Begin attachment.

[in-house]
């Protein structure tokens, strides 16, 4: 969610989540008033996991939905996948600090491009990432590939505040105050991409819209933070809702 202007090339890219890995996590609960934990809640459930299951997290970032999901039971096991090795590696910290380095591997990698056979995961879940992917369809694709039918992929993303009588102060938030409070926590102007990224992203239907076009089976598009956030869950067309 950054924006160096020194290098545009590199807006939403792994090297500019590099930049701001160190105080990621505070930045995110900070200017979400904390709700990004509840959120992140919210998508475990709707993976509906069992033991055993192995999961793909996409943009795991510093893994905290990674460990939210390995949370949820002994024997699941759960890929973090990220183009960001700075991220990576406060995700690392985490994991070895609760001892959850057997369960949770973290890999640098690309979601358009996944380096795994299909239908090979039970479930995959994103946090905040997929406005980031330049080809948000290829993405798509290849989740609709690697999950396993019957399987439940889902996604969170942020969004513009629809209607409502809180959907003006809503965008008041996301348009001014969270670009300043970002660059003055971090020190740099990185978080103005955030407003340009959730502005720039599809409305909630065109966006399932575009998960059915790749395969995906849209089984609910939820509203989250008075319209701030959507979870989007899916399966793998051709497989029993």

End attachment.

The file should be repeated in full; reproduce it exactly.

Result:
[in-house]
């Protein structure tokens, strides 16, 4: 969610989540008033996991939905996948600090491009990432590939505040105050991409819209933070809702 202007090339890219890995996590609960934990809640459930299951997290970032999901039971096991090795590696910290380095591997990698056979995961879940992917369809694709039918992929993303009588102060938030409070926590102007990224992203239907076009089976598009956030869950067309 950054924006160096020194290098545009590199807006939403792994090297500019590099930049701001160190105080990621505070930045995110900070200017979400904390709700990004509840959120992140919210998508475990709707993976509906069992033991055993192995999961793909996409943009795991510093893994905290990674460990939210390995949370949820002994024997699941759960890929973090990220183009960001700075991220990576406060995700690392985490994991070895609760001892959850057997369960949770973290890999640098690309979601358009996944380096795994299909239908090979039970479930995959994103946090905040997929406005980031330049080809948000290829993405798509290849989740609709690697999950396993019957399987439940889902996604969170942020969004513009629809209607409502809180959907003006809503965008008041996301348009001014969270670009300043970002660059003055971090020190740099990185978080103005955030407003340009959730502005720039599809409305909630065109966006399932575009998960059915790749395969995906849209089984609910939820509203989250008075319209701030959507979870989007899916399966793998051709497989029993």